Opinion: Do It (or Stop Whining) - Subscription Week


By Charlotte Thun-Hohenstein

Photo courtesy of Don Hankins.

I did it. After months of being ‘special’ and waiting for fate to nonchalantly entangle me in dog leashes being held at bay by Prince Charming himself, I realized that my friends were probably tired of hearing me whine, probably too nice to admit this, and probably (at least my single friends) even starting to feel offended by my stubborn hostility to the idea.

The outcome being that I joined OkCupid. Or rather I allowed my friend to make a profile for me, ‘in irony.’

Twenty-four hours later, my productivity had crashed. There is definitely discomfort with the superficiality of it all—a cute profile photo is the sine qua non of success—as well as with the frenetic, mindless clicking that has now become the background music to whatever else I’m doing on the computer. And way past my bed-time.

However, through my OkCupid experience I have also been struck by three preliminary observations about fellow members of my generation:

1) Maybe we are all that self-absorbed. The number of times I’ve read ‘self-actualization’ as an interest is, frankly, disconcerting. By which I mean at least three times. I’m not sure what I’m meant to make of you reassuringly claiming that you ‘treat people like human beings,’ that you’re ‘obsessed with learning,’ or that you’re even ‘maybe too cerebral :/.’

2) Maybe guys are more openly sentimental than I thought. I’m not trying to spark a debate about sexism, but this honestly took me by surprise, the operative word being ‘openly.’ A cynic would point out that this is partly for the female audience they are trying to attract, but it’s just as likely that anonymity allows people to be open about things that face-to-face they might feel more self-conscious about. The vast majority of guys I’ve encountered list ‘family’ (often separately from ‘friends’) in their ‘top six things I could never do without.’ Smiley and winky faces are used liberally. And then there are the more alarming displays of sentimentality—“I believe in exploring all the beauty in life using all the 5 senses,” “I find the catharsis experienced together at a live music event so compelling and reaffirming…” or “Warm baked cookies are my Achilles heel, and the key to my heart.” Some comments are clearly in a spirit of kitsch, but the general prevalence of optimism about the future and references to loved ones is too widespread to be fake. This is lovely. The complication is that these comments often swerve into territory of the first observation, and this next one…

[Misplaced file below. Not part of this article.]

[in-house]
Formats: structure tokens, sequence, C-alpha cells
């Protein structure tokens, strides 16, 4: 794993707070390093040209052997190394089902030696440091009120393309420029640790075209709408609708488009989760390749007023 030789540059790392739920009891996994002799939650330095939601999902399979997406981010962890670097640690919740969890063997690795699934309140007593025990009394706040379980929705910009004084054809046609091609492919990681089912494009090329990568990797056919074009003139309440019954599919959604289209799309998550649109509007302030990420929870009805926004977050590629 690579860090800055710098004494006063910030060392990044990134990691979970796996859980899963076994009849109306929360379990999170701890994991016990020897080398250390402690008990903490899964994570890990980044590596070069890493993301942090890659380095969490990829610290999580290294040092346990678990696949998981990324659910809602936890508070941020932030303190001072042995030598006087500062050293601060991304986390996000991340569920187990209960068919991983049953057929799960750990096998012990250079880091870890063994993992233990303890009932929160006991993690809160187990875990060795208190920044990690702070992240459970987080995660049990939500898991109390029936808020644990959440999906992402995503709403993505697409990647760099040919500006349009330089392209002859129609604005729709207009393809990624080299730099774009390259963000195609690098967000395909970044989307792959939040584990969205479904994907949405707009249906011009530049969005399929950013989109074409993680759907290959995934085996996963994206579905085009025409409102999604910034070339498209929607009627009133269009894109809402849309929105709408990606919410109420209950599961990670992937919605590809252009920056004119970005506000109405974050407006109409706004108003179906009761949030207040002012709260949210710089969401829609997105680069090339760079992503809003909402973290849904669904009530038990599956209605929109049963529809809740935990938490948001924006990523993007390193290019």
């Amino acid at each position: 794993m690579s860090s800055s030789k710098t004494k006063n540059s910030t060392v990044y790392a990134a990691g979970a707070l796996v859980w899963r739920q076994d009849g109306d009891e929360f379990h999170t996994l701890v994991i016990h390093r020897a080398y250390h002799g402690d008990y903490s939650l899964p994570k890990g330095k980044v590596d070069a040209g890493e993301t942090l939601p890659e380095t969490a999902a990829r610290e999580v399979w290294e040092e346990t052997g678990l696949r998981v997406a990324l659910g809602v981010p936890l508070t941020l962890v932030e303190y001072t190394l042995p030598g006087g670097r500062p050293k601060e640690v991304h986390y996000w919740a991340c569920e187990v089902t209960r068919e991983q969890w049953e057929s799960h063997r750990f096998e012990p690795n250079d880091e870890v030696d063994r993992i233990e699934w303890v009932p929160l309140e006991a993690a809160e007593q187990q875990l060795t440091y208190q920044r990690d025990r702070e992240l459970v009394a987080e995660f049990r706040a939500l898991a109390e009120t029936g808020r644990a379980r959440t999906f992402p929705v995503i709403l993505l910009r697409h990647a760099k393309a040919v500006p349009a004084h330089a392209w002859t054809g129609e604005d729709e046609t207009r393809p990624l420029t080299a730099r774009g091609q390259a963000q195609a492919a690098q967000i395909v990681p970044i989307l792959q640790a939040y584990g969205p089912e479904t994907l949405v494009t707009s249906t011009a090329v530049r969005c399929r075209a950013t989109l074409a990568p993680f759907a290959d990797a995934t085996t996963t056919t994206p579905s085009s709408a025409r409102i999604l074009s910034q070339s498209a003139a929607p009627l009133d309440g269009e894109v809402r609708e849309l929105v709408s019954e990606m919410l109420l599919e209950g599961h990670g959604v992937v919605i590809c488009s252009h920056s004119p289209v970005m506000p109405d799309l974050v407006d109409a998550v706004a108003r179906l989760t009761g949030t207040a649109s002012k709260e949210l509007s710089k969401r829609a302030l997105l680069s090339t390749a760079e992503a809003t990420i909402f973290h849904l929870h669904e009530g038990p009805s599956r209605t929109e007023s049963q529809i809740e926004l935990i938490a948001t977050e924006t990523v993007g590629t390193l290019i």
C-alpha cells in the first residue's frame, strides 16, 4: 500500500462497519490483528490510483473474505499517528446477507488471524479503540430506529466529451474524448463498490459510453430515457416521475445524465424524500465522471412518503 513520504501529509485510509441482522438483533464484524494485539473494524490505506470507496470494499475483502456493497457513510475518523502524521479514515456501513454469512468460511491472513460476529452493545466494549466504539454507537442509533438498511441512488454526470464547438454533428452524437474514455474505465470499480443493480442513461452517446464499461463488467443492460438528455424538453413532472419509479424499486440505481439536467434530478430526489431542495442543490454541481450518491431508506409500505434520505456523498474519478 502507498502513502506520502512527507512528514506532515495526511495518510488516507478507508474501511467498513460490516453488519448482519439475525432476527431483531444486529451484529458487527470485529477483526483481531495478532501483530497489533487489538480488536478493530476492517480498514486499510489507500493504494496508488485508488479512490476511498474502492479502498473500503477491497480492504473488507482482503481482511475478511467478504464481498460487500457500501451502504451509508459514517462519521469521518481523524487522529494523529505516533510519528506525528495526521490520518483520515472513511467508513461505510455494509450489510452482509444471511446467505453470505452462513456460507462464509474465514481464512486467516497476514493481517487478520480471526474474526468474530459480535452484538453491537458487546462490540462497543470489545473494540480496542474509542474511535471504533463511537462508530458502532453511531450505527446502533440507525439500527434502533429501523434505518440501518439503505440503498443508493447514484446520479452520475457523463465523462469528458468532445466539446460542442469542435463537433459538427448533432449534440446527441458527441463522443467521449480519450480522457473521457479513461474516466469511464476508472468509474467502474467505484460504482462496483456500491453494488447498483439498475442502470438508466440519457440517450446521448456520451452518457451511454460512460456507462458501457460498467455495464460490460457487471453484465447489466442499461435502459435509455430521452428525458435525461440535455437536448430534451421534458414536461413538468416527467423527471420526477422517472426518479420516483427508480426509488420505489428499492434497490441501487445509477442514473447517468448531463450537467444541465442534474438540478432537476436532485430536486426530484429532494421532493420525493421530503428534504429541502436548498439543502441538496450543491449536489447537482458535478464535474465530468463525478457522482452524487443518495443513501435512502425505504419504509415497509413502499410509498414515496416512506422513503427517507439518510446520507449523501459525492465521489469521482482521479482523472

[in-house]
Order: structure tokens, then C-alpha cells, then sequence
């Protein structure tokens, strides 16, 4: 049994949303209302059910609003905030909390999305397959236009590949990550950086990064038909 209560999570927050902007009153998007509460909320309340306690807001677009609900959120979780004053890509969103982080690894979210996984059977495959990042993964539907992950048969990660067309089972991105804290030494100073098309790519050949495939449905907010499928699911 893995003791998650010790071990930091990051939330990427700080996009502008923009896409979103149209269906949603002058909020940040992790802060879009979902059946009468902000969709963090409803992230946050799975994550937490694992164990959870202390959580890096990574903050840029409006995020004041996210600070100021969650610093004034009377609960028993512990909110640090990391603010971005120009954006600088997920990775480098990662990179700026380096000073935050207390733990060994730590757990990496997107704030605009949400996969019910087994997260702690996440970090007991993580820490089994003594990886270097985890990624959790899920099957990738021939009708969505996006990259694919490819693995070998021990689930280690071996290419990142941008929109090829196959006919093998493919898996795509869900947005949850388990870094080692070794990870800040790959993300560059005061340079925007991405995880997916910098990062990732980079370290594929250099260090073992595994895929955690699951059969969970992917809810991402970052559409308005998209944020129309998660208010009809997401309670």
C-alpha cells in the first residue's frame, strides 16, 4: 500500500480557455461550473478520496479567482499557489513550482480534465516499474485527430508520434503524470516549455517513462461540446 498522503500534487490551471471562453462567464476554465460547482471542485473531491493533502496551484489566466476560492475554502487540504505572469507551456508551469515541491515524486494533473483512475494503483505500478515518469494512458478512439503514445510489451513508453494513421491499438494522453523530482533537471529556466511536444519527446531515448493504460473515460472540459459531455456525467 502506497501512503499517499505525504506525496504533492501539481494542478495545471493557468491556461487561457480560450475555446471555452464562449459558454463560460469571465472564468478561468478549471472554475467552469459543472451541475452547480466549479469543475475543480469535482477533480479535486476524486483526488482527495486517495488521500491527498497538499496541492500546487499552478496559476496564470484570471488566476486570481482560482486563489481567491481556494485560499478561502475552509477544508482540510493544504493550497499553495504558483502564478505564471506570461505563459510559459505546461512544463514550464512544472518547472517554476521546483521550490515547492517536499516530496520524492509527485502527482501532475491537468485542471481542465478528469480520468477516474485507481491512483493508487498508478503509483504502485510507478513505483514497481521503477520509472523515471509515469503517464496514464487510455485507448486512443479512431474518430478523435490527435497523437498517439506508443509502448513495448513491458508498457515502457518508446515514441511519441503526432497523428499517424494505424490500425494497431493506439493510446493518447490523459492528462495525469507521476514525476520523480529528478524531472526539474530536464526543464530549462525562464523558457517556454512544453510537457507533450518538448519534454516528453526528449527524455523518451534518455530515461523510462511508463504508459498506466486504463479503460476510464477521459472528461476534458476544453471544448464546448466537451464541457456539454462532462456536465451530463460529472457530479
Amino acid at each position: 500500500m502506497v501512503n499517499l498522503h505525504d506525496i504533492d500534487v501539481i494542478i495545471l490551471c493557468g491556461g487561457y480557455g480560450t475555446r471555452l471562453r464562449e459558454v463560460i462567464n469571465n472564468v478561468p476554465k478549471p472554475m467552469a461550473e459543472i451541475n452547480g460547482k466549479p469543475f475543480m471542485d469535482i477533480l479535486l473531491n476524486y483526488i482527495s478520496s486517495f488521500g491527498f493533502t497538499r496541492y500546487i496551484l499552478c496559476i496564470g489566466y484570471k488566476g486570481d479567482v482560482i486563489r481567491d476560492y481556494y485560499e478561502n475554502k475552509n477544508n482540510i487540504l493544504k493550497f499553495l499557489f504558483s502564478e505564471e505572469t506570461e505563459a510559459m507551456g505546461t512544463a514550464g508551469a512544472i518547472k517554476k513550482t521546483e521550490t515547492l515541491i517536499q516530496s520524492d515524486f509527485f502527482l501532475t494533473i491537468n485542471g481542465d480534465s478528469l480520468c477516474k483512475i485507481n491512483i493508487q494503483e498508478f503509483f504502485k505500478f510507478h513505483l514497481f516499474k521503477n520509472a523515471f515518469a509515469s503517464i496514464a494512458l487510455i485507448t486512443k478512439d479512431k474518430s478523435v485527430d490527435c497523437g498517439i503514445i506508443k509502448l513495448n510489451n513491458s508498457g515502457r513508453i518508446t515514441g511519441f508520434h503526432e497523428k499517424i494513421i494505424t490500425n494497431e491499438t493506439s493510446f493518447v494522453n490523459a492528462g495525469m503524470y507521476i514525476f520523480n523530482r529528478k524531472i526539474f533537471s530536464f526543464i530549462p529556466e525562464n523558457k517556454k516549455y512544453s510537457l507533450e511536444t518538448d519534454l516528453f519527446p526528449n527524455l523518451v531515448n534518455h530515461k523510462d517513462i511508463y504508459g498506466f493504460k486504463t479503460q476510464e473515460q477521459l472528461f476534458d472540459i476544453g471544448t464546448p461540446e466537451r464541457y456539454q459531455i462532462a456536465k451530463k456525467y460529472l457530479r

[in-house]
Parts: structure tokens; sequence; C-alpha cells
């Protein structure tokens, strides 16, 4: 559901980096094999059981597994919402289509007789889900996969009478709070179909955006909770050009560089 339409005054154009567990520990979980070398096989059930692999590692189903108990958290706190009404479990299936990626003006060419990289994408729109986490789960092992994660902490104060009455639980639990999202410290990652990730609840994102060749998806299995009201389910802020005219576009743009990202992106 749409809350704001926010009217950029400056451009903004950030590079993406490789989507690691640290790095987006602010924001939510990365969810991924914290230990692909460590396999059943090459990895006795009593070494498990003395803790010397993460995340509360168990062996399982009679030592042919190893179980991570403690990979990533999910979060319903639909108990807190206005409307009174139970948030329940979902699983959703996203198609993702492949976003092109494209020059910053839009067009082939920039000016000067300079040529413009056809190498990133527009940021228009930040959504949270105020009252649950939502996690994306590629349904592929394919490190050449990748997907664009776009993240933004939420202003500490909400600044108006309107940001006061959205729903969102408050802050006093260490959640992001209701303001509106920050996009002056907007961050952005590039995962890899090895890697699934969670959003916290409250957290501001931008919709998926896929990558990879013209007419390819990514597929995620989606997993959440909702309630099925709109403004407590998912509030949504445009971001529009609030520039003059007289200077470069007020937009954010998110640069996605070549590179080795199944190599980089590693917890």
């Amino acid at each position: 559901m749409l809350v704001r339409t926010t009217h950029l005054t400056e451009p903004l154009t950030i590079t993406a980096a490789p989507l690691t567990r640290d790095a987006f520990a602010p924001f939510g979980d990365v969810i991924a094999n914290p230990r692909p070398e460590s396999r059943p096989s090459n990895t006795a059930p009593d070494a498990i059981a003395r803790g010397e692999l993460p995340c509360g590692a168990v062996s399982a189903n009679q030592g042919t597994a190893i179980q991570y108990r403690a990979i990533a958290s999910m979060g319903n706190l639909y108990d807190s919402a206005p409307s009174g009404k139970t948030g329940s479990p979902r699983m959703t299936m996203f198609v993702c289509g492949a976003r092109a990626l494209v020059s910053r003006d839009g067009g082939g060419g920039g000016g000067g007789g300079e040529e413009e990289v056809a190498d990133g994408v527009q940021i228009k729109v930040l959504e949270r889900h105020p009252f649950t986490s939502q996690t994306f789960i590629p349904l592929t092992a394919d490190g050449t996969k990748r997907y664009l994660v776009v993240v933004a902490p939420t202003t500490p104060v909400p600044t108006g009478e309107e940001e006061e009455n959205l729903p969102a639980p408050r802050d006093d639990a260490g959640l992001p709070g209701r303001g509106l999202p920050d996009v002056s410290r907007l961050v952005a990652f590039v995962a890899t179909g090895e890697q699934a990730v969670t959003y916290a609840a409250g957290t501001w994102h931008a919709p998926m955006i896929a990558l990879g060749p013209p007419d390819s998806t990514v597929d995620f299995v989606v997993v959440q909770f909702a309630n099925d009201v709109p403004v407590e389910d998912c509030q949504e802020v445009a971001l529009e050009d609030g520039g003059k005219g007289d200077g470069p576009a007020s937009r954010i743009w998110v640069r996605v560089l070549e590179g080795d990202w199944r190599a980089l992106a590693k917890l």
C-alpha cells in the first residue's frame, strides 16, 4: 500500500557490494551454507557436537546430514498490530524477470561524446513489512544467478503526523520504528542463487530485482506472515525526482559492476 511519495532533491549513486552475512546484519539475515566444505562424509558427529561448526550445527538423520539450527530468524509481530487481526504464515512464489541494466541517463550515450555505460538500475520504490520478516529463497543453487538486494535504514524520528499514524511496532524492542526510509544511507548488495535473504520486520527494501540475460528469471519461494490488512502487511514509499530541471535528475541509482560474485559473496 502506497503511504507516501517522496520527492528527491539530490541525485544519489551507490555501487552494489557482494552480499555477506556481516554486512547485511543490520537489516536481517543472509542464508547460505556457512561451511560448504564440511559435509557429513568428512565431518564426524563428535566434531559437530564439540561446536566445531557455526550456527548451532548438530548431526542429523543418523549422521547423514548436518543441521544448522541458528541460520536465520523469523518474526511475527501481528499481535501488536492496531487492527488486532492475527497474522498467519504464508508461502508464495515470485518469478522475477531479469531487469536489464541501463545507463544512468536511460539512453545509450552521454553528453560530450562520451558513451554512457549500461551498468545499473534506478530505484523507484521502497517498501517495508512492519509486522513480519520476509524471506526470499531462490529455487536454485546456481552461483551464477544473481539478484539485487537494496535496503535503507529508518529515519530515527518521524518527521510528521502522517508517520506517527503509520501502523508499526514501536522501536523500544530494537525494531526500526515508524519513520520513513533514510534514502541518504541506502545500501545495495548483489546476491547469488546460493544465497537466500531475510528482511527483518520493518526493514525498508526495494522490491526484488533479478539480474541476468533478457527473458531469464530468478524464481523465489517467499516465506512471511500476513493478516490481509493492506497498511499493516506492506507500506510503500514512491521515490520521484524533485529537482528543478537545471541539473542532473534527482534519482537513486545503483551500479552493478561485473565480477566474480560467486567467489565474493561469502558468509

3) People are more interested in emoting a general personality than information. I personally find this a bit tiresome. Q. ‘What are you doing with your life?’ A. ‘Living it.’ Useless information, except that the guy seems easy-going. Starting your self-summary with “Well, what would you like to know?” is too contrived for my taste, but then again, it also displays an earnest good faith in the sympathy of the reader. Finally, riffing on how artificial it is to convey your complex personality on a profile page is redundant, and most users probably don’t realize how commonplace this thought is. But it speaks to a desire to appear self-aware and thoughtful.

This discomfort with virtual getting-to-know-you points to an underlying truth that is quite bizarre: Excepting the odd troll, we are all embarrassed to be here. Of course there are tons of people online out there who want to make fun and interesting connections, and this is an efficient and casual way to do it. And there is hardly a serious stigma around being on OkCupid (though let’s avoid the words ‘dating website’). But who wants to say that they met the love of their life online? Joining OkCupid is totally benign, and even advisable for the lone twentysomething, but it’s still a small act of desperation. Hence the surprising number of guys specifying that they’re “not a dating website kind of guy” but thought they’d “give it a go.”

Have I actually gone on a date yet? No. Stay tuned. But is it worth setting up an account? Certainly. Think long and hard about how seriously you want to take life at the moment. Just please don’t specify that on your profile page.